Psychologists and torture

Some academics and medical personnel have been complicit in the torture and other abuses of prisoners. Medical professionals have been part of the teams that have overseen the torture of prisoners at Guantanamo and helped with the force-feeding inflicted on them. Meanwhile psychiatrists have helped in the design and implementing torture practices.

You would think that their professional ethical guidelines would prevent such things and being part of programs that harm people would be such a serious violation that they could lose their licenses. But sadly the professional organizations representing these fields have often shown themselves to be willing to compromise their principles in order to accommodate the government.

Cora Currier reports that the American Psychological Association is belatedly launching an investigation into their own role in the Bush torture program.

The top professional organization for psychologists is launching an independent investigation over how it may have sanctioned the brutal interrogation methods used against terror suspects by the Bush administration. The American Psychological Association announced this week that it has tapped an unaffiliated lawyer, David Hoffman, to lead the review.

In 2002, the American Psychological Association (APA) revised its code of ethics to allow practitioners to follow the “governing legal authority” in situations that seemed at odds with their duties as health professionals. Many argue that the revision, as well as a task force report in 2005 that affirmed that the code allowed psychologists to participate in national security interrogations, gave the Bush administration critical legal cover for torture.

The APA has since removed the just-following-orders excuse from their code, disavowed the 2005 report, and gone to lengths to distance themselves from the controversy.

But it reopened last month, when New York Times reporter James Risen’s book “Pay Any Price” revealed e-mails from the files of a deceased CIA contractor, Scott Gerwehr, showing close contact between the intelligence establishment and leadership at the APA. The emails centered particularly on the 2005 report and suggested that members of the Bush Administration were involved in its conception and drafting.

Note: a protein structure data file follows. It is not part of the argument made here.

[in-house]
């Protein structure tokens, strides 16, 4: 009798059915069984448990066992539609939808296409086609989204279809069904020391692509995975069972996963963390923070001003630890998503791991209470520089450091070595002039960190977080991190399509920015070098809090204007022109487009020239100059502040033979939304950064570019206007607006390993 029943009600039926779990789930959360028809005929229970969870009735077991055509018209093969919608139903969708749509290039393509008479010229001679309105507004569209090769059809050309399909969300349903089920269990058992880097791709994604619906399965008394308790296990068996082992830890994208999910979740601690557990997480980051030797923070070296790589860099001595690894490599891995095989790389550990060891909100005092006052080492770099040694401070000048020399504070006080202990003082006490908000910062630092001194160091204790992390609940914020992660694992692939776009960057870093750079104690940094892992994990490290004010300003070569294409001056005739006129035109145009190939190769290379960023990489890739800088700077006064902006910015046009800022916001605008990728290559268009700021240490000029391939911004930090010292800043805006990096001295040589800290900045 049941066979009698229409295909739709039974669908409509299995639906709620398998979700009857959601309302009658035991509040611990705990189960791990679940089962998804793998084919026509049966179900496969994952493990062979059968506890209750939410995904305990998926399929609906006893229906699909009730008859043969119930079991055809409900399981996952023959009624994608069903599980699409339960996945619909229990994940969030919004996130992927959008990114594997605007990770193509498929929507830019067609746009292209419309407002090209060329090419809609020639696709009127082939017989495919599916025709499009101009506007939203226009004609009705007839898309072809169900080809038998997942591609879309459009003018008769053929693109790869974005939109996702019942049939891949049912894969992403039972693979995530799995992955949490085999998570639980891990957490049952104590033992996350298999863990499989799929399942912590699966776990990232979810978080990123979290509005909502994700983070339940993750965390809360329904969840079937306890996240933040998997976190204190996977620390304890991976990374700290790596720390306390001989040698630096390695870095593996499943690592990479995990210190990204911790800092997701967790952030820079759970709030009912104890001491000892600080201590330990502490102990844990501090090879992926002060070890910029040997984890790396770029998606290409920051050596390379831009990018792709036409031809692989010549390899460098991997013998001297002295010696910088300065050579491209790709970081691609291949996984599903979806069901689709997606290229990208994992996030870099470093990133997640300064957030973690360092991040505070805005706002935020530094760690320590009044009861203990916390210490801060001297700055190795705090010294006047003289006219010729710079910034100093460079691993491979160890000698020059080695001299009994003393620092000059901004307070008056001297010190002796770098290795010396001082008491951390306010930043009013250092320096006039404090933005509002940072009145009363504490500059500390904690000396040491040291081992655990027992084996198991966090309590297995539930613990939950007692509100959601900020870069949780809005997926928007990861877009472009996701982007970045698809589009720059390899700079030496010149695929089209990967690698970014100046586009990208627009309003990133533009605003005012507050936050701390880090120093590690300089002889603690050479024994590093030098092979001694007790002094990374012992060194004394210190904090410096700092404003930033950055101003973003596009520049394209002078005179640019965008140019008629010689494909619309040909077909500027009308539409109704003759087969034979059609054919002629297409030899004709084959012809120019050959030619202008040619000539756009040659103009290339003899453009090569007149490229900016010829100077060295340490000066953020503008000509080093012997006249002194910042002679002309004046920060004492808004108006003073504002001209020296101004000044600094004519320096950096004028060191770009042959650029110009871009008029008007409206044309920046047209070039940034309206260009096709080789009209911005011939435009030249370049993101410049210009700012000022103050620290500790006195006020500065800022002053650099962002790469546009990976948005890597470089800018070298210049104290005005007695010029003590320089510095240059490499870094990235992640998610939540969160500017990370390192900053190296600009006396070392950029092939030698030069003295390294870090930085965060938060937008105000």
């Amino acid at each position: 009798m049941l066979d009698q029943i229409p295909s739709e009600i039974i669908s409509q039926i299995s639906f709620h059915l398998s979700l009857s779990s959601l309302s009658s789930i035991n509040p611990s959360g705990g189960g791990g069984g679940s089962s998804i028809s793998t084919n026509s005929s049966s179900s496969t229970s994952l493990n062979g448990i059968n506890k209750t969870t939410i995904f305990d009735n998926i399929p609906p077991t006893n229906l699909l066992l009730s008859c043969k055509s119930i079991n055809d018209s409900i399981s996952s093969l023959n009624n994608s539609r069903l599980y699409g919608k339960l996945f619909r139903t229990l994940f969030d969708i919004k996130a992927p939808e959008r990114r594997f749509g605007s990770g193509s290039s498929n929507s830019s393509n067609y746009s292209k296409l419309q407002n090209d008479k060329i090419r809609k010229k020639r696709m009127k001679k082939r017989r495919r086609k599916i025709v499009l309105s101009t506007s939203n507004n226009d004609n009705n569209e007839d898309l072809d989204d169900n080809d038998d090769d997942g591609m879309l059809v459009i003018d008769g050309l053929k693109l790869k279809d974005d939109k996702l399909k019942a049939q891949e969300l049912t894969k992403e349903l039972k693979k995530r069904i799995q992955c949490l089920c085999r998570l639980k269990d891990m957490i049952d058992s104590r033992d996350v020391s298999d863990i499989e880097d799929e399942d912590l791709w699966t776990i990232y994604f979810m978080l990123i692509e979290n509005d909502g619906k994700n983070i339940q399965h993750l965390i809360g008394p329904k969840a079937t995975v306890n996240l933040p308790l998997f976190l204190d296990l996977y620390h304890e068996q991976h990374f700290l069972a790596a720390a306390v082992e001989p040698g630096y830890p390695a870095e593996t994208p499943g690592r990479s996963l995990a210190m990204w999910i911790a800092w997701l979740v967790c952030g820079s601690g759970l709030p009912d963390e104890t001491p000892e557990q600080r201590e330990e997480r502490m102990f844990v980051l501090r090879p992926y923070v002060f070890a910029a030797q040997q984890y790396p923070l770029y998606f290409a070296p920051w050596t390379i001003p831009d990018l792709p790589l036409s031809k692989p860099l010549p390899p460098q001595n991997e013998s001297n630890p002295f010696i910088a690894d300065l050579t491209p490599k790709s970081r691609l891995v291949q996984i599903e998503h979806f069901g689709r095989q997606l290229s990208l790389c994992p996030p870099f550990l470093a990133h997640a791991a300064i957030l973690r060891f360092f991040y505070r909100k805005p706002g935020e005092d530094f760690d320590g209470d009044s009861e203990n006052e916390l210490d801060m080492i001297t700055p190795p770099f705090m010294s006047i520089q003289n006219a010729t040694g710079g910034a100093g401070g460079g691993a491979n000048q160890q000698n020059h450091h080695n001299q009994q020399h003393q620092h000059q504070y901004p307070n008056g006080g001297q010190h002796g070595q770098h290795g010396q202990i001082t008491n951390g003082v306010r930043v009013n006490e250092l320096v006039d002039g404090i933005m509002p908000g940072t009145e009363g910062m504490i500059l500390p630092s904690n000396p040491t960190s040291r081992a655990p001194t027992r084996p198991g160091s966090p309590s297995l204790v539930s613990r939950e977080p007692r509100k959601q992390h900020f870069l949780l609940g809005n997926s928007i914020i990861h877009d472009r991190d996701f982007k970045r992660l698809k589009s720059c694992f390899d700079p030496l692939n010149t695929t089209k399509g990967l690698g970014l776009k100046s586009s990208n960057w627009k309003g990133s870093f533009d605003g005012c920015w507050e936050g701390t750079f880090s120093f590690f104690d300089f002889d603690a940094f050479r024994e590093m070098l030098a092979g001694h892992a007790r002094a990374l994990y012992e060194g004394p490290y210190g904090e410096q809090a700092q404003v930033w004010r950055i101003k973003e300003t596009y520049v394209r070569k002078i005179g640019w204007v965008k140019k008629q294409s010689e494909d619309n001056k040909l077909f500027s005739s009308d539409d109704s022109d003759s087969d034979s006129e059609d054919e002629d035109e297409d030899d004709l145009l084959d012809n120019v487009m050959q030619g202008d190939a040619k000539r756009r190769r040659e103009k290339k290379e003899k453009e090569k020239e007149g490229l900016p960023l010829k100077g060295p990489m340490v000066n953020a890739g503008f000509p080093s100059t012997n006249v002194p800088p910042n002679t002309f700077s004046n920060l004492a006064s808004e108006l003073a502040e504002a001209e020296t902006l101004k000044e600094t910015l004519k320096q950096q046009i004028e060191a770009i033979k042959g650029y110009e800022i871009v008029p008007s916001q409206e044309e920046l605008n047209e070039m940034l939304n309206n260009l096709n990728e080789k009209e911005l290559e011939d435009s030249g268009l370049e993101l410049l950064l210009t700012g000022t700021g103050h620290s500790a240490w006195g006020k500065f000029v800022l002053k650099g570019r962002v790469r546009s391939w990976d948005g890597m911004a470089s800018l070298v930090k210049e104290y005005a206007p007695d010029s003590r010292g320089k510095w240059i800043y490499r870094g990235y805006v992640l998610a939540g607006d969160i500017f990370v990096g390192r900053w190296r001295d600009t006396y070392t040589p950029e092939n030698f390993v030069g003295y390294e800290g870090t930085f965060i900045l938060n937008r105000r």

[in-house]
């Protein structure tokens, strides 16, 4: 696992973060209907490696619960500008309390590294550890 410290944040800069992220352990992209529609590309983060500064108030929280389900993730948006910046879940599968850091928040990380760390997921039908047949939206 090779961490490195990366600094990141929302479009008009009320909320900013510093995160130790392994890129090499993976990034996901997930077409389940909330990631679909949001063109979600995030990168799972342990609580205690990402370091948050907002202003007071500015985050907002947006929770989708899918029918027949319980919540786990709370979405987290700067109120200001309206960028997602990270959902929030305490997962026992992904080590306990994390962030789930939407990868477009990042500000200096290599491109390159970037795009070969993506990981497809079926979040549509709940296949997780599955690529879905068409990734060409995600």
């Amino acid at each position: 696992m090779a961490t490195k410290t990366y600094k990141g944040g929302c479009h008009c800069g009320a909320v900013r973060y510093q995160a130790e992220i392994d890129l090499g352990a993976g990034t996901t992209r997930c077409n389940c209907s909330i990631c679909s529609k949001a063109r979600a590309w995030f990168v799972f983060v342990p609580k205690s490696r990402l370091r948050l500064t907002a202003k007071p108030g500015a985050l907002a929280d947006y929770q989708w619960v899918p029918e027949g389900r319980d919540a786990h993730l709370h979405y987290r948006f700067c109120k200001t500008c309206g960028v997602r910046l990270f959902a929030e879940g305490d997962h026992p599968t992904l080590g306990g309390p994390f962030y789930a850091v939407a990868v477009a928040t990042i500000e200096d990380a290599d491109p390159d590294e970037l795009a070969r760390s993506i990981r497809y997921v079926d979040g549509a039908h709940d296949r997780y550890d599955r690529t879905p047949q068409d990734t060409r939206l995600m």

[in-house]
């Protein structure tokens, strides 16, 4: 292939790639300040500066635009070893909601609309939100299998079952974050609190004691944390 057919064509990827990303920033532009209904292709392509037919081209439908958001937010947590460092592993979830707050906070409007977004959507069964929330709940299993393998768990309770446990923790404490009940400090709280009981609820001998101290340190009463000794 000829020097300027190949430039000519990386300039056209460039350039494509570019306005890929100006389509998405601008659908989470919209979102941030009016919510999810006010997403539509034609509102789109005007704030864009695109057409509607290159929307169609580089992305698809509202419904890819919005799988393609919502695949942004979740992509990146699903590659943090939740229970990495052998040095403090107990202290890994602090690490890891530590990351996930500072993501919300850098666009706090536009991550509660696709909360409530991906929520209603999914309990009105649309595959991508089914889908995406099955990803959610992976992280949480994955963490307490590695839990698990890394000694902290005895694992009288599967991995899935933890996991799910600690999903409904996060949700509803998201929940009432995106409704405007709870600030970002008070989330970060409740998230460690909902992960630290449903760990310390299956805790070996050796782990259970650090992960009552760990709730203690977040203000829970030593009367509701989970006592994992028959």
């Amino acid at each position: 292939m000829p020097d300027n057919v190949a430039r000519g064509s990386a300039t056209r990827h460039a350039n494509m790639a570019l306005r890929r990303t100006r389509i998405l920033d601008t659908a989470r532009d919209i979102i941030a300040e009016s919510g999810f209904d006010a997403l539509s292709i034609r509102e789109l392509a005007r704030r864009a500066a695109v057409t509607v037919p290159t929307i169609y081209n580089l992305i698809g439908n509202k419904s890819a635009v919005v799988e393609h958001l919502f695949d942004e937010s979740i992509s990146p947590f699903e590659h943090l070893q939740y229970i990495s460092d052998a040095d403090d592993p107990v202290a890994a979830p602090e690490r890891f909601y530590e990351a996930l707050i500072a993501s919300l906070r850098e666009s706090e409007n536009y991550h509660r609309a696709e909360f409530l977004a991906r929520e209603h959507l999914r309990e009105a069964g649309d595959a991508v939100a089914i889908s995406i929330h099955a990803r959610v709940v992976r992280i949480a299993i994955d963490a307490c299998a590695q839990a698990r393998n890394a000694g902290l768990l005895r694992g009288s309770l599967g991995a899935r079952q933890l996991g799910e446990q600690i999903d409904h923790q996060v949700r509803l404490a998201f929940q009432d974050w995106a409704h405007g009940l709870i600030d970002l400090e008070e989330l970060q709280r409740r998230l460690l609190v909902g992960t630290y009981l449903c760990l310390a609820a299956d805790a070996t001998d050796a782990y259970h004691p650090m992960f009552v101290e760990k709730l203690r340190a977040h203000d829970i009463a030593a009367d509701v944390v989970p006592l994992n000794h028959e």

Let’s see if this report is anything more than a whitewash, an attempt to salvage the reputation of their profession after being involved in blatant violations of human rights.


  1. Randy Lee says

    Its not just medical professionals and psychiatrists who “have often shown themselves to be willing to compromise their principles in order to accommodate the government.”
    We have a whole nation of sheep who have been indoctrinated to sustain the predatory nature of government. Why would we think that medical proffessionals and psychiatrists who are taken from among our numbers would for the most part be any different?
    I have pointed out in the comments under your article, “Why Don’t People Vote?” the irrationality and contradictory nature of our predatory actions as compared to Principles we claim to recognize and believe in. The same contradictions are believed by these ‘professional’ types, who cannot even see their own unprofessional behaviors.

    In 51 seconds flat the following video shows why most people accept these predatory means.

  2. Matt G says

    The Iraq war was wrong on so many levels, and I hope something good can be gained from it. “Ethics” is a foreign word to most politicians, but to medical professionals it’s supposed to mean something.

  3. lorn says

    Psychologists have major roles in market research, advertising, political positioning, issue framing, and marketing. All of which pay very well. None of which are unmitigated benefits to mankind.

  4. lanir says

    It’s probably not a good idea to try to put a whole profession on a pedestal. That’s an awful lot of people with different backgrounds and reasons for getting into the field. They aren’t all going to fit on the same pedestal (I think this is true for any area of study).

    In general I think this concept of health workers is much more useful in person. You need to trust that the people who are helping you when you’re sick are trying to do the best they can for you, especially when you need to be helpless and you need to agree to cooperate with that in a short period of time. As a general idea that long term they’re looking out for you as a group in a big benevolent way, this is a far less useful concept. They’re not guardian angels they’re men and women with knowledge, skills, hopes, fears and foibles just like the rest of us. I think it is better for us and them if we acknowledge both the exceptionally good and exceptionally bad things that can come from them as a group and treat each individual based on their merits and our needs demand.

  5. says

    The AMA and APA needs to grow a spine and suspend the licenses of those who participated until a full investigation is done. If the “doctors” involved or US government refuse to cooperate, revoke their license to practice permanently. If the US government refuses to submit their names, revoke ALL the licenses of doctors in the US military until the government cooperates. It’s an escalation those two bodies can legally take and would have major effects. By allowing those “doctors” to continue their “practice”, the AMA and APA are condoning torture.

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